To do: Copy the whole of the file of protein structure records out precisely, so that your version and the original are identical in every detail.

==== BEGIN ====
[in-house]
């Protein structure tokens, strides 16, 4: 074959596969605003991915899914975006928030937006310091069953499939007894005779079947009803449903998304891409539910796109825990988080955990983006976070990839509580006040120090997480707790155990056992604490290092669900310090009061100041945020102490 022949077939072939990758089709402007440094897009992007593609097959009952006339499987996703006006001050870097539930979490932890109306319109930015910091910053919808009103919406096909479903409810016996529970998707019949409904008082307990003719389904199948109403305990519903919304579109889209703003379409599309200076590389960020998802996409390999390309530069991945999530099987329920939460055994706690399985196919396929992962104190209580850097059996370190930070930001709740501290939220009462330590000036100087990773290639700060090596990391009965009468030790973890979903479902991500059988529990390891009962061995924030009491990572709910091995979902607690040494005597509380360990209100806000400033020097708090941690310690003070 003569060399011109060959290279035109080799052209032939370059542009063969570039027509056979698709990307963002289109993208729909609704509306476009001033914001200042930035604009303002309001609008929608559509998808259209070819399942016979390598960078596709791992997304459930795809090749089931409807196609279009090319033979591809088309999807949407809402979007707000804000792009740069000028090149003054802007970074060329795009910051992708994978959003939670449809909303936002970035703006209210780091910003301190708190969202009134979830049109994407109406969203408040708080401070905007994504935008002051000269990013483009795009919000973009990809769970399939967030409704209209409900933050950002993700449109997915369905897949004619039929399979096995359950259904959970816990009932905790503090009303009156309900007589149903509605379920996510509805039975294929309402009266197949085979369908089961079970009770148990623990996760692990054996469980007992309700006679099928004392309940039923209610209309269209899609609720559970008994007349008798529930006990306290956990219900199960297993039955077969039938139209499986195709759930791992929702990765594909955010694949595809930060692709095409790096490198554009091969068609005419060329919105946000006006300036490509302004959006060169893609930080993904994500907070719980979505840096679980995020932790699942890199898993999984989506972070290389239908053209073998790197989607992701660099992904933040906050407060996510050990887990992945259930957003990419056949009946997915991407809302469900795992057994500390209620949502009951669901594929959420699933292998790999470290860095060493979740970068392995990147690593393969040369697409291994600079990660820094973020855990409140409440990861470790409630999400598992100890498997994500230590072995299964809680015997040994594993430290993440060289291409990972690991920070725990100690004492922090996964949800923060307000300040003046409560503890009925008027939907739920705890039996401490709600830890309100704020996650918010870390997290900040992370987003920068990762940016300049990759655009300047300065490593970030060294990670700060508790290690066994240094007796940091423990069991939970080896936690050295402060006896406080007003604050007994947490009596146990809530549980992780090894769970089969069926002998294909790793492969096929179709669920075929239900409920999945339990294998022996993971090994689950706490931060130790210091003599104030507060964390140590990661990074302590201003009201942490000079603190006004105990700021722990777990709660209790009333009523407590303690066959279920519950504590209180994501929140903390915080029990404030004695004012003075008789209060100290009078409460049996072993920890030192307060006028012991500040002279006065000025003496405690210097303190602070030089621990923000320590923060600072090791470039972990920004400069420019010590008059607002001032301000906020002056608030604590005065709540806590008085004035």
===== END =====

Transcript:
[in-house]
């Protein structure tokens, strides 16, 4: 074959596969605003991915899914975006928030937006310091069953499939007894005779079947009803449903998304891409539910796109825990988080955990983006976070990839509580006040120090997480707790155990056992604490290092669900310090009061100041945020102490 022949077939072939990758089709402007440094897009992007593609097959009952006339499987996703006006001050870097539930979490932890109306319109930015910091910053919808009103919406096909479903409810016996529970998707019949409904008082307990003719389904199948109403305990519903919304579109889209703003379409599309200076590389960020998802996409390999390309530069991945999530099987329920939460055994706690399985196919396929992962104190209580850097059996370190930070930001709740501290939220009462330590000036100087990773290639700060090596990391009965009468030790973890979903479902991500059988529990390891009962061995924030009491990572709910091995979902607690040494005597509380360990209100806000400033020097708090941690310690003070 003569060399011109060959290279035109080799052209032939370059542009063969570039027509056979698709990307963002289109993208729909609704509306476009001033914001200042930035604009303002309001609008929608559509998808259209070819399942016979390598960078596709791992997304459930795809090749089931409807196609279009090319033979591809088309999807949407809402979007707000804000792009740069000028090149003054802007970074060329795009910051992708994978959003939670449809909303936002970035703006209210780091910003301190708190969202009134979830049109994407109406969203408040708080401070905007994504935008002051000269990013483009795009919000973009990809769970399939967030409704209209409900933050950002993700449109997915369905897949004619039929399979096995359950259904959970816990009932905790503090009303009156309900007589149903509605379920996510509805039975294929309402009266197949085979369908089961079970009770148990623990996760692990054996469980007992309700006679099928004392309940039923209610209309269209899609609720559970008994007349008798529930006990306290956990219900199960297993039955077969039938139209499986195709759930791992929702990765594909955010694949595809930060692709095409790096490198554009091969068609005419060329919105946000006006300036490509302004959006060169893609930080993904994500907070719980979505840096679980995020932790699942890199898993999984989506972070290389239908053209073998790197989607992701660099992904933040906050407060996510050990887990992945259930957003990419056949009946997915991407809302469900795992057994500390209620949502009951669901594929959420699933292998790999470290860095060493979740970068392995990147690593393969040369697409291994600079990660820094973020855990409140409440990861470790409630999400598992100890498997994500230590072995299964809680015997040994594993430290993440060289291409990972690991920070725990100690004492922090996964949800923060307000300040003046409560503890009925008027939907739920705890039996401490709600830890309100704020996650918010870390997290900040992370987003920068990762940016300049990759655009300047300065490593970030060294990670700060508790290690066994240094007796940091423990069991939970080896936690050295402060006896406080007003604050007994947490009596146990809530549980992780090894769970089969069926002998294909790793492969096929179709669920075929239900409920999945339990294998022996993971090994689950706490931060130790210091003599104030507060964390140590990661990074302590201003009201942490000079603190006004105990700021722990777990709660209790009333009523407590303690066959279920519950504590209180994501929140903390915080029990404030004695004012003075008789209060100290009078409460049996072993920890030192307060006028012991500040002279006065000025003496405690210097303190602070030089621990923000320590923060600072090791470039972990920004400069420019010590008059607002001032301000906020002056608030604590005065709540806590008085004035």